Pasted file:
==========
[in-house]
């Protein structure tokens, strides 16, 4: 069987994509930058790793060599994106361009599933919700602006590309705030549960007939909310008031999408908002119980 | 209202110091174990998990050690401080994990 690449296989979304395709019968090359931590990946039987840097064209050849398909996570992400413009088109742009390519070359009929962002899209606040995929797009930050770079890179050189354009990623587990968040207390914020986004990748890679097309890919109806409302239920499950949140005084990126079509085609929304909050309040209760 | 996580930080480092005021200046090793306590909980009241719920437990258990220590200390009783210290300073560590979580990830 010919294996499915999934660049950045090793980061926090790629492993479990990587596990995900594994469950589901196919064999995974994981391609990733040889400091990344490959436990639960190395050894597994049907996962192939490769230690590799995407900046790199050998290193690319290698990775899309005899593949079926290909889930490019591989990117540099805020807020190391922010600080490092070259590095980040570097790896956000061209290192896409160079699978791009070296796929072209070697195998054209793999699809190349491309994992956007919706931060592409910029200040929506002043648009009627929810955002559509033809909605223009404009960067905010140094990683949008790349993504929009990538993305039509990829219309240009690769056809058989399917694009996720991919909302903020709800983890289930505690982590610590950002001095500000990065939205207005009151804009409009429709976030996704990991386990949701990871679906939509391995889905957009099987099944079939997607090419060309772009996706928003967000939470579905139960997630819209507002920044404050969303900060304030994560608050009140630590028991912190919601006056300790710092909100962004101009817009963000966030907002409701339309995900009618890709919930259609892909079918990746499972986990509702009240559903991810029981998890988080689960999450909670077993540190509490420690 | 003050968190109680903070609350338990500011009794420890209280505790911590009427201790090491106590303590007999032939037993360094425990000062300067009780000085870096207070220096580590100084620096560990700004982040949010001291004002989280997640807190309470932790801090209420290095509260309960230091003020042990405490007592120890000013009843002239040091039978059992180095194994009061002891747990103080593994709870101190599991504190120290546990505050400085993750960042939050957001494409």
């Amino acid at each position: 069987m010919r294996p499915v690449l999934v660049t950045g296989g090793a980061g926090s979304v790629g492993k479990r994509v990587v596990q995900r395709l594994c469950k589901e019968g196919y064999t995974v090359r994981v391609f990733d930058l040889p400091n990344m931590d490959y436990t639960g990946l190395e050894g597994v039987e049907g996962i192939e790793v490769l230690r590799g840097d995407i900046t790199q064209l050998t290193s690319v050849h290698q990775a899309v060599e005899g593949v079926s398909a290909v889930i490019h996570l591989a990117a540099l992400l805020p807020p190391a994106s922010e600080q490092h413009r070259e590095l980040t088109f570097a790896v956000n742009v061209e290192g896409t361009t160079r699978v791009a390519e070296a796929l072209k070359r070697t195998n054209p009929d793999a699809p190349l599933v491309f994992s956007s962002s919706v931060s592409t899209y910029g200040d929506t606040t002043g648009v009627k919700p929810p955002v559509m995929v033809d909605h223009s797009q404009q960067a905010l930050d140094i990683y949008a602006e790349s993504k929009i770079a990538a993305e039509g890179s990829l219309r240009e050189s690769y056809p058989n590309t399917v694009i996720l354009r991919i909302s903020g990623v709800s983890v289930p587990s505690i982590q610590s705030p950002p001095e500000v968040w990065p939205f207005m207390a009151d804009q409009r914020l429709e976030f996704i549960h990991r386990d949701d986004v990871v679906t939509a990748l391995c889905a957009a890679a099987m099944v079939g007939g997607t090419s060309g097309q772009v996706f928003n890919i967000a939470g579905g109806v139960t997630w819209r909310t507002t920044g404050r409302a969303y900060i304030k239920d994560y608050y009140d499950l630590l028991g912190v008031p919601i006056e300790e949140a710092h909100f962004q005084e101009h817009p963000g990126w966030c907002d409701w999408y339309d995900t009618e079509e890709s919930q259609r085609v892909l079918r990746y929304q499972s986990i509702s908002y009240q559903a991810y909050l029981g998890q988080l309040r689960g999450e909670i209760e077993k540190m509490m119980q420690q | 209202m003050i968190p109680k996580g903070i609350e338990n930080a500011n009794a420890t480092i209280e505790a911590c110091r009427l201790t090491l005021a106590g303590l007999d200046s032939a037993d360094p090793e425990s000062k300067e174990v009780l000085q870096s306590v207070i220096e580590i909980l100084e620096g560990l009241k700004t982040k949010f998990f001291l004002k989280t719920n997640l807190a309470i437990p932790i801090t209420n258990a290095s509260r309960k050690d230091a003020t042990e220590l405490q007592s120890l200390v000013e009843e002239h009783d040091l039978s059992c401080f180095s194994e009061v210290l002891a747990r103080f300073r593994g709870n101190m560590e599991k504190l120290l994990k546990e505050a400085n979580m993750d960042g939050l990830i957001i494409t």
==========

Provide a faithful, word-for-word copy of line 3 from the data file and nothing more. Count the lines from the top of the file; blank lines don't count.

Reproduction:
């Amino acid at each position: 069987m010919r294996p499915v690449l999934v660049t950045g296989g090793a980061g926090s979304v790629g492993k479990r994509v990587v596990q995900r395709l594994c469950k589901e019968g196919y064999t995974v090359r994981v391609f990733d930058l040889p400091n990344m931590d490959y436990t639960g990946l190395e050894g597994v039987e049907g996962i192939e790793v490769l230690r590799g840097d995407i900046t790199q064209l050998t290193s690319v050849h290698q990775a899309v060599e005899g593949v079926s398909a290909v889930i490019h996570l591989a990117a540099l992400l805020p807020p190391a994106s922010e600080q490092h413009r070259e590095l980040t088109f570097a790896v956000n742009v061209e290192g896409t361009t160079r699978v791009a390519e070296a796929l072209k070359r070697t195998n054209p009929d793999a699809p190349l599933v491309f994992s956007s962002s919706v931060s592409t899209y910029g200040d929506t606040t002043g648009v009627k919700p929810p955002v559509m995929v033809d909605h223009s797009q404009q960067a905010l930050d140094i990683y949008a602006e790349s993504k929009i770079a990538a993305e039509g890179s990829l219309r240009e050189s690769y056809p058989n590309t399917v694009i996720l354009r991919i909302s903020g990623v709800s983890v289930p587990s505690i982590q610590s705030p950002p001095e500000v968040w990065p939205f207005m207390a009151d804009q409009r914020l429709e976030f996704i549960h990991r386990d949701d986004v990871v679906t939509a990748l391995c889905a957009a890679a099987m099944v079939g007939g997607t090419s060309g097309q772009v996706f928003n890919i967000a939470g579905g109806v139960t997630w819209r909310t507002t920044g404050r409302a969303y900060i304030k239920d994560y608050y009140d499950l630590l028991g912190v008031p919601i006056e300790e949140a710092h909100f962004q005084e101009h817009p963000g990126w966030c907002d409701w999408y339309d995900t009618e079509e890709s919930q259609r085609v892909l079918r990746y929304q499972s986990i509702s908002y009240q559903a991810y909050l029981g998890q988080l309040r689960g999450e909670i209760e077993k540190m509490m119980q420690q | 209202m003050i968190p109680k996580g903070i609350e338990n930080a500011n009794a420890t480092i209280e505790a911590c110091r009427l201790t090491l005021a106590g303590l007999d200046s032939a037993d360094p090793e425990s000062k300067e174990v009780l000085q870096s306590v207070i220096e580590i909980l100084e620096g560990l009241k700004t982040k949010f998990f001291l004002k989280t719920n997640l807190a309470i437990p932790i801090t209420n258990a290095s509260r309960k050690d230091a003020t042990e220590l405490q007592s120890l200390v000013e009843e002239h009783d040091l039978s059992c401080f180095s194994e009061v210290l002891a747990r103080f300073r593994g709870n101190m560590e599991k504190l120290l994990k546990e505050a400085n979580m993750d960042g939050l990830i957001i494409t």